Asthma is a long-term disease that needs permanent treatment. The treatment can vary from person to person, and depends on a number of factors such as age, symptoms, and the nature of the triggers that provoke asthma. Among the most prominent treatments used in the treatment of asthma are the following: [7]

  • Quick-Relief Medication : , which works to open narrow respiratory passages that impede the process of breathing quickly, in order to get rid of the acute symptoms that accompany asthma attacks, including:
    • Short-acting beta agonists are among the most common medications used when experiencing an asthma attack, as they act within minutes and are given using a nebulizer or inhaler.
    • Ipratropium is one of the quick-relief medicines that a patient uses as soon as an asthma attack appears, as it immediately relaxes the airways, making breathing easier.
  • Control drugs long - term: are given these drugs often on a daily basis in order to control the disease, and reduce the likelihood of exposure to infected asthma, including:
    • Inhaled corticosteroids, which are anti-inflammatory drugs, are often given in the form of inhalers or inhalers, and it takes several days or weeks to reach their maximum effect, and these drugs are characterized by fewer side effects compared to oral steroids, including fluticasone Fluticasone, budesonide, and flunisolide.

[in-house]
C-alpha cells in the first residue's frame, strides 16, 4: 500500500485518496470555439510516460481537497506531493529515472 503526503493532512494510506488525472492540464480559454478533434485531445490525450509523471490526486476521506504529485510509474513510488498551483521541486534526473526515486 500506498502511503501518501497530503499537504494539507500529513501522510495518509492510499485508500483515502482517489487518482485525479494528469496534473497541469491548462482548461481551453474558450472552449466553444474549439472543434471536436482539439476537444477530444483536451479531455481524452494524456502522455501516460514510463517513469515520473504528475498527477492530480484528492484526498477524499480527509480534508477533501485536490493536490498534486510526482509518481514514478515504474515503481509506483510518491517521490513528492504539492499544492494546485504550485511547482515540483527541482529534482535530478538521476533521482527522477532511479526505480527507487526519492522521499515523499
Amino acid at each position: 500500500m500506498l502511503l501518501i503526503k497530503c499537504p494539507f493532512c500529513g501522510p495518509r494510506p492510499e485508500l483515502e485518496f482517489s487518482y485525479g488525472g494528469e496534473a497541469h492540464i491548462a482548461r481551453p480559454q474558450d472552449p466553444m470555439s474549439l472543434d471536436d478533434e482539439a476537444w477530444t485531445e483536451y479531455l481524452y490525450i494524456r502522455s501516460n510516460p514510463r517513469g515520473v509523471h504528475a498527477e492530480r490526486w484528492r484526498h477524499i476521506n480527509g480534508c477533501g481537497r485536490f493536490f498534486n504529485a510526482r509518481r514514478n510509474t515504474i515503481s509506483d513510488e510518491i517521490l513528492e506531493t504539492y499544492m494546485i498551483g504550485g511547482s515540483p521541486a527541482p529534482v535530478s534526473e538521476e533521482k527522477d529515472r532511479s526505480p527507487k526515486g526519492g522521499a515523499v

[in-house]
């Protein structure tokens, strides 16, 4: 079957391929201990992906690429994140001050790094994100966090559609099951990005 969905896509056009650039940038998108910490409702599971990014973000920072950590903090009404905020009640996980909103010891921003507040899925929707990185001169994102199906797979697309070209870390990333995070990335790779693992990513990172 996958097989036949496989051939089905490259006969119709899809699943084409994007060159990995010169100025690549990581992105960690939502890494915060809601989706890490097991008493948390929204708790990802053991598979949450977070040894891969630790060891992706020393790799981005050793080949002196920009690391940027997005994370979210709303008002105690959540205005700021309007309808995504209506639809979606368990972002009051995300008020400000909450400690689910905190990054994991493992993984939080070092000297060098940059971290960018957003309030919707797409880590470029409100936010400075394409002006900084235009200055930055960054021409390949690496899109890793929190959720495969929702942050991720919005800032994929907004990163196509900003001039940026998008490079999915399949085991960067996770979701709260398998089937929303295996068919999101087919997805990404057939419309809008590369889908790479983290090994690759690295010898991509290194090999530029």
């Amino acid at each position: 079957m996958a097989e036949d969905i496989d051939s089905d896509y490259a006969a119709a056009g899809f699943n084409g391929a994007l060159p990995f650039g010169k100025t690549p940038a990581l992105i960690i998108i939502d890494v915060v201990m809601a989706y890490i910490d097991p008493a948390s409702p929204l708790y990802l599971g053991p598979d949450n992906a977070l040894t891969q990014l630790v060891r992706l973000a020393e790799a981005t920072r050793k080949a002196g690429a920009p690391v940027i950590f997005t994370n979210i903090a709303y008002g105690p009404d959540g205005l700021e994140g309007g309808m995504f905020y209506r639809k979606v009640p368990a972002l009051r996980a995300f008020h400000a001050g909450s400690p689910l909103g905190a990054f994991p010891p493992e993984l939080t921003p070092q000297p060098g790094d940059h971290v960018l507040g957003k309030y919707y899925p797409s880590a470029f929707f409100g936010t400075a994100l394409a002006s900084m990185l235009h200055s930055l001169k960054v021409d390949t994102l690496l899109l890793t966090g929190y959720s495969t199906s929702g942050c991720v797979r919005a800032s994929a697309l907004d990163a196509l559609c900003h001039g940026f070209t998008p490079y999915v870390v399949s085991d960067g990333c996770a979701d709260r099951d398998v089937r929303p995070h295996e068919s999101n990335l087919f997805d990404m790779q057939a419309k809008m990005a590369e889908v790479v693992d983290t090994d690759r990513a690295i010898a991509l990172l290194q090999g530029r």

• Leukotriene antagonists, these treatments are given orally, and help relieve asthma symptoms for up to 24 hours, and it should be noted that in some rare cases these drugs may cause some psychological symptoms such as aggression, irritability, hallucinations , and depression , Among the most prominent types of these drugs are Montelukast and Zileuton.
    • Long-acting beta agonists, as these inhaled medications open the airways .


  1. ^ A b "Asthma" , , 9-3-2018, Retrieved 28-4-2018. Edited.
  2. ^ A b Syed Shahzad by Mustafa (17-1-2017), "Asthma" , , Retrieved 28-4-2018. Edited.
  3. "Types of Asthma" , , Retrieved 28-04-2018. Edited.
  4. "Types of Asthma" , , Retrieved 28-04-2018. Edited.
  5. "Types of Asthma" , , 30-3-2016, Retrieved 28-4-2018. Edited.
  6. "Adult-Onset Asthma" , , Retrieved 28-4-2018. Edited.
  7. "Asthma" , , Retrieved 28-04-2018. Edited.